Plant and Genetically Modified Organism Permits
State and Federal Permit Requirements for Plant Research
A permit may be required for importation, transit, movement by mail, or environmental release of plants or organisms that may impact local flora or agriculture. The process for determining when a permit is required depends upon what you want to collect and your intended use of the material.
If you are not sure whether your intended activity requires a USDA-APHIS permit, email USDA APHIS at firstname.lastname@example.org or (301)734-5301.
Movement of Plants in Georgia
If your research involves moving any of the following into or out of Georgia, contact USDA-APHIS-PPQ to determine if a permit is required for your import or export.
• Importation of soil or plant materials, plant pests or plant associated organisms across state lines for research or domesitc purposes
• Exportation of soil or plant materials, plant pests or plant associated organisms across state lines for research or domesitc purposes
• Organisms and Soil
• Plant and Plant products
7 CFR 340.2 – Groups of organisms which are or contain plant pests and exemptions
Genetically Modified Plants and Plant Pests
Introductions (interstate movement, importation or environmental release) of a regulated genetically engineered organism is overseen by USDA-APHIS Biotechnology Regulatory Service. Introductions and housing in outdoor venues (screen house, greenhouse, lath house, external beds) are authorized by USDA under either a permit or notification process.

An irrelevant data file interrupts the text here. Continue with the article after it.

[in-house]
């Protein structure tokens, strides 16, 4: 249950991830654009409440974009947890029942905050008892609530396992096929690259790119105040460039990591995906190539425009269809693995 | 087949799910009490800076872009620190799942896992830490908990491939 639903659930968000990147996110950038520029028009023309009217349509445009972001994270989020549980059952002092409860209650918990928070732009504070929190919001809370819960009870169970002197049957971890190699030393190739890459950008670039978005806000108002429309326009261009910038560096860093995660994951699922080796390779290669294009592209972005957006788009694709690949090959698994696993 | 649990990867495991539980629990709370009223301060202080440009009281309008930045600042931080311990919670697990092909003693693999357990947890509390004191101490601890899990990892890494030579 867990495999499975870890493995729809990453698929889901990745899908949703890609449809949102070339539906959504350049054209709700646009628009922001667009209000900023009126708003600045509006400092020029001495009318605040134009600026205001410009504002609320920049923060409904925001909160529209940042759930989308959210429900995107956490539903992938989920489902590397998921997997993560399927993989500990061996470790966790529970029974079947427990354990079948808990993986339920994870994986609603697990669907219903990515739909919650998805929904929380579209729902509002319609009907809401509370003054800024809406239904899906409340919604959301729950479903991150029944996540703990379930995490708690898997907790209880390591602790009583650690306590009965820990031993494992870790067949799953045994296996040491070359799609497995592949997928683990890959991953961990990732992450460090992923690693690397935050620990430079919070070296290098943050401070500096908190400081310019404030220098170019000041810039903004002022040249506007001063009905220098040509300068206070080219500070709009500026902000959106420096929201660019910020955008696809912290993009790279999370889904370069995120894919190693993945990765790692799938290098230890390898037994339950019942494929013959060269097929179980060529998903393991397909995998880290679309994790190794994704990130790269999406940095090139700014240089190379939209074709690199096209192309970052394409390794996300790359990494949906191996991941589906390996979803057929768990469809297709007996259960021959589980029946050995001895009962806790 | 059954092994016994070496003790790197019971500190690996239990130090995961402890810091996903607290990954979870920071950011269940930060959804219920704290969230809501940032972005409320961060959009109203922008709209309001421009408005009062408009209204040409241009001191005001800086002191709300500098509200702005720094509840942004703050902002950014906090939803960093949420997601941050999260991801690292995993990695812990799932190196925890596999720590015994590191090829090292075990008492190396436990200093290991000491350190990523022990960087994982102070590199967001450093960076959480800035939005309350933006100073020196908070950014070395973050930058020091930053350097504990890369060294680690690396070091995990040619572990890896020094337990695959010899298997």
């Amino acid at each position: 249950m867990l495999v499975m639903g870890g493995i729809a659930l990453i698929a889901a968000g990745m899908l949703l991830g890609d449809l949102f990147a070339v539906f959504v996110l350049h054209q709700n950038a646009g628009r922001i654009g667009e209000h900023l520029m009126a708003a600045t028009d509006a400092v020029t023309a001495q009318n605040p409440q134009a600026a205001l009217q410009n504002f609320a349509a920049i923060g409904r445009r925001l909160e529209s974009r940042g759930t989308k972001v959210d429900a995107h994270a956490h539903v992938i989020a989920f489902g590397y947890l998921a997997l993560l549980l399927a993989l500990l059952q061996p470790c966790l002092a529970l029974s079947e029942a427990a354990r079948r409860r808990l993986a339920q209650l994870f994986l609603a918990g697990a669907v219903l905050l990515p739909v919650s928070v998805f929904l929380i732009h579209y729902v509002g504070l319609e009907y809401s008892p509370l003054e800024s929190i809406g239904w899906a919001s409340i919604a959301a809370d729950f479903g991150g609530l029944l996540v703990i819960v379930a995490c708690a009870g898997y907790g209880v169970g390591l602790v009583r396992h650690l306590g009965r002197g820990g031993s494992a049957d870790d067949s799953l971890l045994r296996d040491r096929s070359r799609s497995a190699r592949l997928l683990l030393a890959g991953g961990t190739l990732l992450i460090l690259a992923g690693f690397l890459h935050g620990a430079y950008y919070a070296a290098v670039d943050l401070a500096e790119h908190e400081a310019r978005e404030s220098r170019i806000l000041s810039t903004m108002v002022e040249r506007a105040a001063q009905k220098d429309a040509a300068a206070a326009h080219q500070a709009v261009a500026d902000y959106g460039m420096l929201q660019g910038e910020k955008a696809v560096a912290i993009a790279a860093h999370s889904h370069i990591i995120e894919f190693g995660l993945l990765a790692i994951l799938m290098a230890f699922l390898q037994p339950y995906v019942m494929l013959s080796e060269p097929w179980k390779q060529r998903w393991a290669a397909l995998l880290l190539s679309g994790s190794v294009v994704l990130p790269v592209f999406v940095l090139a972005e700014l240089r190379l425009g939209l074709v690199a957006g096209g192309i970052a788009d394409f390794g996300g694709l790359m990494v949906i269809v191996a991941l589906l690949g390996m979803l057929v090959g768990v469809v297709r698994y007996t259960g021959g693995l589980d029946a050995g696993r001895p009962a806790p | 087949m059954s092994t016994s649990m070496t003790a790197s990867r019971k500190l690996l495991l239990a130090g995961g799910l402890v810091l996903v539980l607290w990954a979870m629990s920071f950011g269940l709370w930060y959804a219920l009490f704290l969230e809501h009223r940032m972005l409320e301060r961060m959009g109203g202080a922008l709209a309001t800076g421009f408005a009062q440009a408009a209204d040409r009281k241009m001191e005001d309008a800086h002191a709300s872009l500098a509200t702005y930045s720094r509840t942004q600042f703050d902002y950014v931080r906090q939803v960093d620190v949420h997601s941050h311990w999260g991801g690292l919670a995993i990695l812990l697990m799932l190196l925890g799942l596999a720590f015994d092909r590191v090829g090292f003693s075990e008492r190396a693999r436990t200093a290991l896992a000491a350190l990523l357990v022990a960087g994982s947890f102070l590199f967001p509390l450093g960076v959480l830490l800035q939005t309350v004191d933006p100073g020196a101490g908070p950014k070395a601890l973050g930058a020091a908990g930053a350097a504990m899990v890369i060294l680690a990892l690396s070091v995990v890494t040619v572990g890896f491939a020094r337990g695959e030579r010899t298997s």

USDA provides a frequently asked questions site to assist researchers in determining their permit needs. Plan early as permits may take up to 60 days to receive.
Under its biotechnology regulations, USDA does not currently ( regulate, or have any plans to regulate plants that could otherwise have been developed through traditional breeding techniques as long as they are developed without the use of a plant pest as the donor or vector and they are not themselves plant pests. This can include plant varieties with the following changes:
- Deletions—the change to the plant is solely a genetic deletion of any size.
- Single base pair substitutions—the change to the plant is a single base pair substitution.
- Insertions from compatible plant relatives—the change to the plant solely introduces nucleic acid sequences from a compatible relative that could otherwise cross with the recipient organism and produce viable progeny through traditional breeding.
- Complete Null Segregants—off-spring of a genetically engineered plant that does not retain the change of its parent.
- More here. (Press release No. 00070.18 from 3.2018)
Last updated: 3/29/2018